NWTAC has 10 years’ experience of adapting to change. It’s made them resilient. Their doors were closed but not all the ‘lights’ went out. Almost straight away they launched a series of on-line activities; fitness sessions with choreographer Katie Gough called ‘Dance Along with NWTAC’. Musical Director, Beth Singh, began ‘Story Time with Beth’ reading out Roald Dahl books. And on Friday evenings she ‘wowed’ us with her ‘Lockdown Live’ concerts.Rehearsals continued remotely for the theatre’s students using the on-line meeting platform, Zoom. The empty theatre was re-painted and steam cleaned in readiness.

In August, term-time resumed in line with government guidelines and a month later NWTAC re-opened its doors to the public to perform Factory Fest, a show originally scheduled for May…and I had a ticket!

Once more I arrived to find a transformed auditorium, only this time to make it Covid secure. Socially distanced tables had replaced the tiered seating, with waiter service only taking orders from the bar. Temperatures were checked prior to entry and all the doors were open so you could go straight to your allotted table without touching a thing. Masks were mandatory. Even the performers kept within their peer groups to avoid mixing.

Factory Fest was a full on indoor festival concert, a dizzying compilation of hits and routines, all brilliantly performed. Harmonies, choreography, variety, comedy. New students performed for the first time alongside the more experienced and together they knocked our socks off. Lockdown and six grim months had gone by but it was worth the wait; for the second time this year all thoughts of Coronavirus were left behind.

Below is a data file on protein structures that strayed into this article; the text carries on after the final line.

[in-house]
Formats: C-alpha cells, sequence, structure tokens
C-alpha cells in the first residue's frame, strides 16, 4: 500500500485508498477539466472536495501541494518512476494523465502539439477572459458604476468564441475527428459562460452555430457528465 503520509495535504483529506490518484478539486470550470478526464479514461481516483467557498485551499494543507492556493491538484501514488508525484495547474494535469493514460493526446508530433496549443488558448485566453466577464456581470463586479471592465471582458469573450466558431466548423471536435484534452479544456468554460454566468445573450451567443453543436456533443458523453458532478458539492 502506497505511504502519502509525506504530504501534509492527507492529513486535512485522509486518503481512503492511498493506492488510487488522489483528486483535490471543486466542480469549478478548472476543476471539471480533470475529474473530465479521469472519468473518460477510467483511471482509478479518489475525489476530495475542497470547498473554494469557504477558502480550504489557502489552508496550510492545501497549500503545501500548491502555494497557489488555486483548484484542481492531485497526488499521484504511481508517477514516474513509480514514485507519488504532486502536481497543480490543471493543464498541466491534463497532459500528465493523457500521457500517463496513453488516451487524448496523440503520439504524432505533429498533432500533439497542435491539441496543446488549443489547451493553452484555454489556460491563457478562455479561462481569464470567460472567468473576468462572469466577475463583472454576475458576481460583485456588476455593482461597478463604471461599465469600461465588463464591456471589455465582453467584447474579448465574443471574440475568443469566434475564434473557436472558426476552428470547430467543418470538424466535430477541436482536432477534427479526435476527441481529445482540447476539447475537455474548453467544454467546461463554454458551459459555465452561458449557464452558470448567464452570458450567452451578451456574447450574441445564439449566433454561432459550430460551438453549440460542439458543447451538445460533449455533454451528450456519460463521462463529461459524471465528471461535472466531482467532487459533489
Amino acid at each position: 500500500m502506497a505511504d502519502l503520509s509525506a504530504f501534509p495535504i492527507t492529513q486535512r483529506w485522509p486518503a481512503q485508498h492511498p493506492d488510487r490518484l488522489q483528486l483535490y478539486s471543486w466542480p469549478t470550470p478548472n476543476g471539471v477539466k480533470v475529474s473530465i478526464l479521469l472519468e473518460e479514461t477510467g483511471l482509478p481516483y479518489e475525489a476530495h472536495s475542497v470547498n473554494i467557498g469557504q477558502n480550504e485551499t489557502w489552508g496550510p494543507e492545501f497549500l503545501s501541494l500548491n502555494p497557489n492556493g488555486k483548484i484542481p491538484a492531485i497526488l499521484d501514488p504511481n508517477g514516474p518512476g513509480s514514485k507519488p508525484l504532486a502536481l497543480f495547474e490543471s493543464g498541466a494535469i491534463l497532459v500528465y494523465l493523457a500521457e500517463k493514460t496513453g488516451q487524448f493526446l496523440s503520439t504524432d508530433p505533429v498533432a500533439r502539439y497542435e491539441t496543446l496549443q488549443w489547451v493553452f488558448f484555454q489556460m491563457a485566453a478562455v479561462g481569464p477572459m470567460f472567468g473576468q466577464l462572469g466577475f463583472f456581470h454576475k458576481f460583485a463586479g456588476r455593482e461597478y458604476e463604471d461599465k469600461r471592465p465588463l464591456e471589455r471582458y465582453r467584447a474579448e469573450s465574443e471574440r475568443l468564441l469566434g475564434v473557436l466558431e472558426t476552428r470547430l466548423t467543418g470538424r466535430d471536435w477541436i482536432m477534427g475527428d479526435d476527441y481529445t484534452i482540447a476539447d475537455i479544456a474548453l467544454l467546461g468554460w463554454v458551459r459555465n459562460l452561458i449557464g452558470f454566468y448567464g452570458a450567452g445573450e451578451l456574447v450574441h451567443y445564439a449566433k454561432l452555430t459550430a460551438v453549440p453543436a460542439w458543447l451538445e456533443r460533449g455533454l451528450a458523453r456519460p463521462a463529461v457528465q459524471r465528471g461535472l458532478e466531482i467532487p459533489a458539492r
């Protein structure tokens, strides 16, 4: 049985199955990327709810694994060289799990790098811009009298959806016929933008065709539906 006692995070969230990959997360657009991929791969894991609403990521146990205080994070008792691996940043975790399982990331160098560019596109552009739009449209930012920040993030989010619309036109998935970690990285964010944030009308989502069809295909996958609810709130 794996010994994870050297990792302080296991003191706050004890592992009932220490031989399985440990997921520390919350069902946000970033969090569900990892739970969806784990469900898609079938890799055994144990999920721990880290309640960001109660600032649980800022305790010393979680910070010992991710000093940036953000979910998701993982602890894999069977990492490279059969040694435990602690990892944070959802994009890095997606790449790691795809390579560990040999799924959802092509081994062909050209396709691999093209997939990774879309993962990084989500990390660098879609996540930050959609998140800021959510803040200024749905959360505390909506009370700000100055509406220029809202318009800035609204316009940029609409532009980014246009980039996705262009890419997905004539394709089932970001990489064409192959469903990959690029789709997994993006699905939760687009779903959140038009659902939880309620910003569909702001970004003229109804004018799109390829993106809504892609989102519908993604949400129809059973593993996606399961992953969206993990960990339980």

So many industries have been hit hard in recent months, performing arts is just one of them. We need it though, now more than ever and it needs us.NWTAC are continuing to work on projects including ‘The Sound and Soul of Hitsville Mowtown’ to be staged in November and the pantomime ‘Puss in Boots’ throughout December. This weekend, for two nights only on 16th and 17th October, Beth Singh will perform live at the theatre.

Keep an eye on social media for updates and, if you missed them first time around, you can still access Dance Along, Story Time and Lockdown live through NTWAC’s Facebook page.

Tickets for this weekend and future shows can be booked by calling the box office on 0161 207 1617.

Related Stories